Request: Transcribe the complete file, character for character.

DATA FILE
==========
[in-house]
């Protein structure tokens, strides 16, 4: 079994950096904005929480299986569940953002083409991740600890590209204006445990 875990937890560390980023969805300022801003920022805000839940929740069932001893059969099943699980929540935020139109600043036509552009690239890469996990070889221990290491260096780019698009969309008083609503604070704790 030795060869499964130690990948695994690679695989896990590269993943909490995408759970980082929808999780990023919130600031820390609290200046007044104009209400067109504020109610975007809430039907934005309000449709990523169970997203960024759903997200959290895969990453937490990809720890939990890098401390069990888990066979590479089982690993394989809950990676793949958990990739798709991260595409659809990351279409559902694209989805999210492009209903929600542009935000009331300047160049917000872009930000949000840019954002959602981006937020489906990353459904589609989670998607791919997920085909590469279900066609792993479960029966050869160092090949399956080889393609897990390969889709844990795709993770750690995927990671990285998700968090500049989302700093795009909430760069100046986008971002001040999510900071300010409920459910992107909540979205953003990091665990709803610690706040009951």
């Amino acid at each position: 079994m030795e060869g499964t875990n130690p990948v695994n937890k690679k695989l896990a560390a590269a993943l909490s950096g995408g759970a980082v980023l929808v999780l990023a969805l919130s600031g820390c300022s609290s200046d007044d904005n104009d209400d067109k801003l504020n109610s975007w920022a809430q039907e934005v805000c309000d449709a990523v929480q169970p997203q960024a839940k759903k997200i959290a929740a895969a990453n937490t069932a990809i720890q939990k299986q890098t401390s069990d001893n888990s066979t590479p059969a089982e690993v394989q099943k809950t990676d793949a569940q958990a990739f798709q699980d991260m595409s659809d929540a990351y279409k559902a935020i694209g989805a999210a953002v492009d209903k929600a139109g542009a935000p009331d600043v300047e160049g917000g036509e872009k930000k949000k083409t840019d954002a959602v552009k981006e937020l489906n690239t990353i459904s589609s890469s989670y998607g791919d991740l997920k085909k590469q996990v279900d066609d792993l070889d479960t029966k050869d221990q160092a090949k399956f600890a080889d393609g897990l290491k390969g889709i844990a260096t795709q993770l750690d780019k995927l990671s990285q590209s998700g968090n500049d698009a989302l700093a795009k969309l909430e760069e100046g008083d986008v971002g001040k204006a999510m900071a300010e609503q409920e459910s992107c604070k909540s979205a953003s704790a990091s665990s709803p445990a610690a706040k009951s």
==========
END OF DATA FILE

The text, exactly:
[in-house]
């Protein structure tokens, strides 16, 4: 079994950096904005929480299986569940953002083409991740600890590209204006445990 875990937890560390980023969805300022801003920022805000839940929740069932001893059969099943699980929540935020139109600043036509552009690239890469996990070889221990290491260096780019698009969309008083609503604070704790 030795060869499964130690990948695994690679695989896990590269993943909490995408759970980082929808999780990023919130600031820390609290200046007044104009209400067109504020109610975007809430039907934005309000449709990523169970997203960024759903997200959290895969990453937490990809720890939990890098401390069990888990066979590479089982690993394989809950990676793949958990990739798709991260595409659809990351279409559902694209989805999210492009209903929600542009935000009331300047160049917000872009930000949000840019954002959602981006937020489906990353459904589609989670998607791919997920085909590469279900066609792993479960029966050869160092090949399956080889393609897990390969889709844990795709993770750690995927990671990285998700968090500049989302700093795009909430760069100046986008971002001040999510900071300010409920459910992107909540979205953003990091665990709803610690706040009951």
């Amino acid at each position: 079994m030795e060869g499964t875990n130690p990948v695994n937890k690679k695989l896990a560390a590269a993943l909490s950096g995408g759970a980082v980023l929808v999780l990023a969805l919130s600031g820390c300022s609290s200046d007044d904005n104009d209400d067109k801003l504020n109610s975007w920022a809430q039907e934005v805000c309000d449709a990523v929480q169970p997203q960024a839940k759903k997200i959290a929740a895969a990453n937490t069932a990809i720890q939990k299986q890098t401390s069990d001893n888990s066979t590479p059969a089982e690993v394989q099943k809950t990676d793949a569940q958990a990739f798709q699980d991260m595409s659809d929540a990351y279409k559902a935020i694209g989805a999210a953002v492009d209903k929600a139109g542009a935000p009331d600043v300047e160049g917000g036509e872009k930000k949000k083409t840019d954002a959602v552009k981006e937020l489906n690239t990353i459904s589609s890469s989670y998607g791919d991740l997920k085909k590469q996990v279900d066609d792993l070889d479960t029966k050869d221990q160092a090949k399956f600890a080889d393609g897990l290491k390969g889709i844990a260096t795709q993770l750690d780019k995927l990671s990285q590209s998700g968090n500049d698009a989302l700093a795009k969309l909430e760069e100046g008083d986008v971002g001040k204006a999510m900071a300010e609503q409920e459910s992107c604070k909540s979205a953003s704790a990091s665990s709803p445990a610690a706040k009951s």